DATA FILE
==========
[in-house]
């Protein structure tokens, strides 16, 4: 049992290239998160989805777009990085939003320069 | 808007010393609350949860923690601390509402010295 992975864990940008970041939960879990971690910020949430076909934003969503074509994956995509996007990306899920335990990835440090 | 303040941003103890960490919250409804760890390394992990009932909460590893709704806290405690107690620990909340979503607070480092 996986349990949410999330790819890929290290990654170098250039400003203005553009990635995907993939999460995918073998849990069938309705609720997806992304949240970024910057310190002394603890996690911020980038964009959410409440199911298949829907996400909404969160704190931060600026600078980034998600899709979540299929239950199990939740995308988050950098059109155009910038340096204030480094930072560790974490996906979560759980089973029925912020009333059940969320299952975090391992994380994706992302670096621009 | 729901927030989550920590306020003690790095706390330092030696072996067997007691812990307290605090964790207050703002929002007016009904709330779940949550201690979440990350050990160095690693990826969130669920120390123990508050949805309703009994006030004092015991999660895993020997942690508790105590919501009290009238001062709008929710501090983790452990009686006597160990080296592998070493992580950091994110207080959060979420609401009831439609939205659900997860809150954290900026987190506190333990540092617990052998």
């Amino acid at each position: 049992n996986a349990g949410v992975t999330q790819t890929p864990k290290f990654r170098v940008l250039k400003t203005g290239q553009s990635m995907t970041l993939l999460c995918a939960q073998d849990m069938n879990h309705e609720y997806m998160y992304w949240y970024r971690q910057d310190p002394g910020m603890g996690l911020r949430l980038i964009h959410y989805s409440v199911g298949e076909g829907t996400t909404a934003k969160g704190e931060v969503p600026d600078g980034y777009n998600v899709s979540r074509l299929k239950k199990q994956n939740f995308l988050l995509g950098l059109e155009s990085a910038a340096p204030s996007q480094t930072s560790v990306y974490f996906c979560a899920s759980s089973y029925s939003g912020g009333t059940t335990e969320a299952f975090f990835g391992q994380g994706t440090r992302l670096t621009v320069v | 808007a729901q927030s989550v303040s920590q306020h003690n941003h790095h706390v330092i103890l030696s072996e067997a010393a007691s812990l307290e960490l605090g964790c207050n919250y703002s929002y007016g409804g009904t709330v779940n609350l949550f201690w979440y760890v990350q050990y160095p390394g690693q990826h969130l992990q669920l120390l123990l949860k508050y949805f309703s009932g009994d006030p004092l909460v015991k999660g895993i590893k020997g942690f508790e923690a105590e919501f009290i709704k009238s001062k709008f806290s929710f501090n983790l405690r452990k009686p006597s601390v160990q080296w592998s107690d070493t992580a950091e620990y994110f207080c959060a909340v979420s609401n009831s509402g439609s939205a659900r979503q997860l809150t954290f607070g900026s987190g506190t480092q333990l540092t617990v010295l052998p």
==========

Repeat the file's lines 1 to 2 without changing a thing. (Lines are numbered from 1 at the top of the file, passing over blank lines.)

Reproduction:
[in-house]
């Protein structure tokens, strides 16, 4: 049992290239998160989805777009990085939003320069 | 808007010393609350949860923690601390509402010295 992975864990940008970041939960879990971690910020949430076909934003969503074509994956995509996007990306899920335990990835440090 | 303040941003103890960490919250409804760890390394992990009932909460590893709704806290405690107690620990909340979503607070480092 996986349990949410999330790819890929290290990654170098250039400003203005553009990635995907993939999460995918073998849990069938309705609720997806992304949240970024910057310190002394603890996690911020980038964009959410409440199911298949829907996400909404969160704190931060600026600078980034998600899709979540299929239950199990939740995308988050950098059109155009910038340096204030480094930072560790974490996906979560759980089973029925912020009333059940969320299952975090391992994380994706992302670096621009 | 729901927030989550920590306020003690790095706390330092030696072996067997007691812990307290605090964790207050703002929002007016009904709330779940949550201690979440990350050990160095690693990826969130669920120390123990508050949805309703009994006030004092015991999660895993020997942690508790105590919501009290009238001062709008929710501090983790452990009686006597160990080296592998070493992580950091994110207080959060979420609401009831439609939205659900997860809150954290900026987190506190333990540092617990052998």